Shouts! / Troll of the day

A case for the exclamation mark

You don’t see it often. It’s tabooed. It’s tacky. It’s overkill. It’s immature.

It’s a punctuation mark that deserves a chance. (Sacrilege! Witch! Witch! — See? Useful.)

Students, writers, student-writers, editors and the like are warned about the dangers of  the exclamation mark pervading the written word. Editors are told to remove it unless encountered in the rarest of forms: when used appropriately. Writers are instructed to use it sparingly, if at all.

And I understand why— to a degree. If overused, the emotional charge of the symbol is lost, as with anything. If I say “I love you” with the same rhythm and frequency that I eat Ritz Crackers, you will think it is a word I just throw around (side note, I really do love the whole wheat Ritz Crackers). Similarly, if you abuse the exclamation mark, it loses its meaning— it is no longer an indication of anger, excitement, frustration, volume, etc., but becomes as commonplace as a period, or no different than the last cracker you crammed into your mouth, though perhaps slightly more salty (last time, I swear).

However, I think the attempt to prevent deterioration of meaning has become overzealous, to the point that the mark is in danger of extinction. Because of warnings against this exclamatory ending, the mark has become something of a leper among its punctuation counterparts. Somehow, god help us, the semicolon is thriving in comparison.

I haven’t heard a better explanation of public perception of the exclamation mark than that of the punctuation powerhouse,  Lynne Truss, in her “Eats, Shoots & Leaves”:

“In the family of punctuation, where the full stop is daddy and the comma is mummy, and the semicolon quietly practices the piano with crossed hands, the exclamation mark is the big attention-deficit brother who gets over-excited and breaks things and laughs too loudly” (Truss 138).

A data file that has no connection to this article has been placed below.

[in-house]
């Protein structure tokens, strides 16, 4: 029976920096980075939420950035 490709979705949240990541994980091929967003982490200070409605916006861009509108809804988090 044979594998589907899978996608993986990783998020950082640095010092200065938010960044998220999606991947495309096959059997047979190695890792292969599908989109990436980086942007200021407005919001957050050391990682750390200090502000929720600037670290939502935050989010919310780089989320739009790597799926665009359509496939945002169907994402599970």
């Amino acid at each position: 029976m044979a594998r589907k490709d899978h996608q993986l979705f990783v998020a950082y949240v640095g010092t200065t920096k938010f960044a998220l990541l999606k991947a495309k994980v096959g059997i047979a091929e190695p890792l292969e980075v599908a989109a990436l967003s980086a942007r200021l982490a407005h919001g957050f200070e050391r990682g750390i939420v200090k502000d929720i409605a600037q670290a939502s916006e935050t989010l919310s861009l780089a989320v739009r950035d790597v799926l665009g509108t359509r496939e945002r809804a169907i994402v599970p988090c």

For whatever reason, the mark represents a lack of control, both on the writer’s part and whoever/whatever is associated with it in the sentence.

Despite the odd mold/shadow of the front Ritz Cracker, my love is strong.

Limiting its use causes the writer to pause: Is the idea in question really that strong —positive or negative— that it requires an extra mark? This isn’t necessarily a bad thing, of course. Writers should question the choices they make! But I think, more and more, common practice is just to omit the mark, rather than debate its merits. Fear of misusing the mark has led to not using it at all (I’m looking at you, journalist comrades). The accepted belief is that the exclamation mark is not worthy of most circumstances and vice versa. And what does this say about us— that we feel nothing is deserving of that extra morsel of expression?

I’m not saying the embargo on the exclamation mark is responsible for cultural apathy, but it certainly doesn’t help. We have a limited number of letters and symbols in the English language. The beauty of writing springs from permutations of expression: While the possibilities are vast, they technically aren’t infinite. Emasculating even one punctuation mark—even one as seemingly clumsy as the exclamation mark— is a mistake.

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2 thoughts on “A case for the exclamation mark

    • Thanks, Betty! I had to read it after I read your post about it this summer. It’s really helped me understand certain marks that have always troubled me: the colon and dash. Plus Lynne Truss is so funny!

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